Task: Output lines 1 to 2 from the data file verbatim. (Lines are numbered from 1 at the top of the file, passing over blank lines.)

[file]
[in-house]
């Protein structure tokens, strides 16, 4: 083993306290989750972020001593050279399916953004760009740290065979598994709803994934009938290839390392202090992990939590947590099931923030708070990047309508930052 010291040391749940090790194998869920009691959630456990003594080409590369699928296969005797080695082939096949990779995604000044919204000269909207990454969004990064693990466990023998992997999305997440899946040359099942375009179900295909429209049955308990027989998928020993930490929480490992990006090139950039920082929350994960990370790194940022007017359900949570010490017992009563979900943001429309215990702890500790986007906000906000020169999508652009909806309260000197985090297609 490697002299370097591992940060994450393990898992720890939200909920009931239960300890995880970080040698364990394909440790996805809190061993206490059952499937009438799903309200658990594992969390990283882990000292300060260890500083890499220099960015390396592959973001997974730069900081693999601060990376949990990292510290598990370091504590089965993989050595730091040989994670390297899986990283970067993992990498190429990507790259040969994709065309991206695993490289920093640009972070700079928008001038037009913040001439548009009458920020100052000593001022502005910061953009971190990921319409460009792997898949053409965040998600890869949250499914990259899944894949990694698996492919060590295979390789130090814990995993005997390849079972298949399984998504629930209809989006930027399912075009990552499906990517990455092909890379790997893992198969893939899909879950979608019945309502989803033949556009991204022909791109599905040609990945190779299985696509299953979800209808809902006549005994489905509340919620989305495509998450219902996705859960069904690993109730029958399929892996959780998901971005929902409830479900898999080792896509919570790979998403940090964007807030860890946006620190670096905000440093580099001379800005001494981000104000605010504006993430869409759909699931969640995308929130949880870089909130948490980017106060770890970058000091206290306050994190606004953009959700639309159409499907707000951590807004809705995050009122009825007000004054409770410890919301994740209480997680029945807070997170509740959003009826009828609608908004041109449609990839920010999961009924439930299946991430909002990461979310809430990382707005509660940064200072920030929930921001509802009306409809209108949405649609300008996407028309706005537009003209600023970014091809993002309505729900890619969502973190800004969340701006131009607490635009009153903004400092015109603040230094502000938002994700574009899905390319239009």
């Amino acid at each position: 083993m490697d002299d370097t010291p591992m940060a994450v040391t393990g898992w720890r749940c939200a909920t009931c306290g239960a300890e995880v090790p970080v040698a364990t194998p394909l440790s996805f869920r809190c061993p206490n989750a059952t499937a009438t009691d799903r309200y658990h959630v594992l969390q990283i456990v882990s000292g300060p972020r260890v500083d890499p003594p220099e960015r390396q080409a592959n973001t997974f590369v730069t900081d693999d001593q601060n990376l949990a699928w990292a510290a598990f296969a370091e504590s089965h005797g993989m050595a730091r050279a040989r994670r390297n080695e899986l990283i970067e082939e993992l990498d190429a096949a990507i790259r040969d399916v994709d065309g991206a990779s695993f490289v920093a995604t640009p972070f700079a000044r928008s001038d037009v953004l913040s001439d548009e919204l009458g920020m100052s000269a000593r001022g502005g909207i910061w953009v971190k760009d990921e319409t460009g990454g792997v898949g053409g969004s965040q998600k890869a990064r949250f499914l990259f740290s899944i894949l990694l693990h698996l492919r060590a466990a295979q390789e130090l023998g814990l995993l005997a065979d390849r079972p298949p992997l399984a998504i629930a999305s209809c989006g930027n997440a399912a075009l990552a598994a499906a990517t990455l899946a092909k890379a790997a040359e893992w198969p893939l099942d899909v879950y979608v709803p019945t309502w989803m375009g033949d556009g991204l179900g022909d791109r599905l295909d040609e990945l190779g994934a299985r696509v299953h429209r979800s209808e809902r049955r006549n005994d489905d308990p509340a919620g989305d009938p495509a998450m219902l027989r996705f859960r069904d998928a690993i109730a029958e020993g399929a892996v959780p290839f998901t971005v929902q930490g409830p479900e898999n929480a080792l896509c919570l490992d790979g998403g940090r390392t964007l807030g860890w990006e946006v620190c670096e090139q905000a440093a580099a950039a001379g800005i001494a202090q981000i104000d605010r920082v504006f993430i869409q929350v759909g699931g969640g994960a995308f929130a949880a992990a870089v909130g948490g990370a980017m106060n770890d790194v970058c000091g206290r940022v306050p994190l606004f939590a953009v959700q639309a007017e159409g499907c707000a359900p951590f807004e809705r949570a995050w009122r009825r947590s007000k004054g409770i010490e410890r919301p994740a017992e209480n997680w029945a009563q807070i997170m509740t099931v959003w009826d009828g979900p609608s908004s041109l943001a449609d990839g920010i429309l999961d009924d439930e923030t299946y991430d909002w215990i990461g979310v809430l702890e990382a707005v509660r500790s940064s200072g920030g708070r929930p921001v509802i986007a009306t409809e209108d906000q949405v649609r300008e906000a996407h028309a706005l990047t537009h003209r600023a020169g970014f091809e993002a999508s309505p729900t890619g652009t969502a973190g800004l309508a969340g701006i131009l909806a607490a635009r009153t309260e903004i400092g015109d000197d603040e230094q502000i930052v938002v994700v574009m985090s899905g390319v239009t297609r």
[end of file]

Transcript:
[in-house]
């Protein structure tokens, strides 16, 4: 083993306290989750972020001593050279399916953004760009740290065979598994709803994934009938290839390392202090992990939590947590099931923030708070990047309508930052 010291040391749940090790194998869920009691959630456990003594080409590369699928296969005797080695082939096949990779995604000044919204000269909207990454969004990064693990466990023998992997999305997440899946040359099942375009179900295909429209049955308990027989998928020993930490929480490992990006090139950039920082929350994960990370790194940022007017359900949570010490017992009563979900943001429309215990702890500790986007906000906000020169999508652009909806309260000197985090297609 490697002299370097591992940060994450393990898992720890939200909920009931239960300890995880970080040698364990394909440790996805809190061993206490059952499937009438799903309200658990594992969390990283882990000292300060260890500083890499220099960015390396592959973001997974730069900081693999601060990376949990990292510290598990370091504590089965993989050595730091040989994670390297899986990283970067993992990498190429990507790259040969994709065309991206695993490289920093640009972070700079928008001038037009913040001439548009009458920020100052000593001022502005910061953009971190990921319409460009792997898949053409965040998600890869949250499914990259899944894949990694698996492919060590295979390789130090814990995993005997390849079972298949399984998504629930209809989006930027399912075009990552499906990517990455092909890379790997893992198969893939899909879950979608019945309502989803033949556009991204022909791109599905040609990945190779299985696509299953979800209808809902006549005994489905509340919620989305495509998450219902996705859960069904690993109730029958399929892996959780998901971005929902409830479900898999080792896509919570790979998403940090964007807030860890946006620190670096905000440093580099001379800005001494981000104000605010504006993430869409759909699931969640995308929130949880870089909130948490980017106060770890970058000091206290306050994190606004953009959700639309159409499907707000951590807004809705995050009122009825007000004054409770410890919301994740209480997680029945807070997170509740959003009826009828609608908004041109449609990839920010999961009924439930299946991430909002990461979310809430990382707005509660940064200072920030929930921001509802009306409809209108949405649609300008996407028309706005537009003209600023970014091809993002309505729900890619969502973190800004969340701006131009607490635009009153903004400092015109603040230094502000938002994700574009899905390319239009």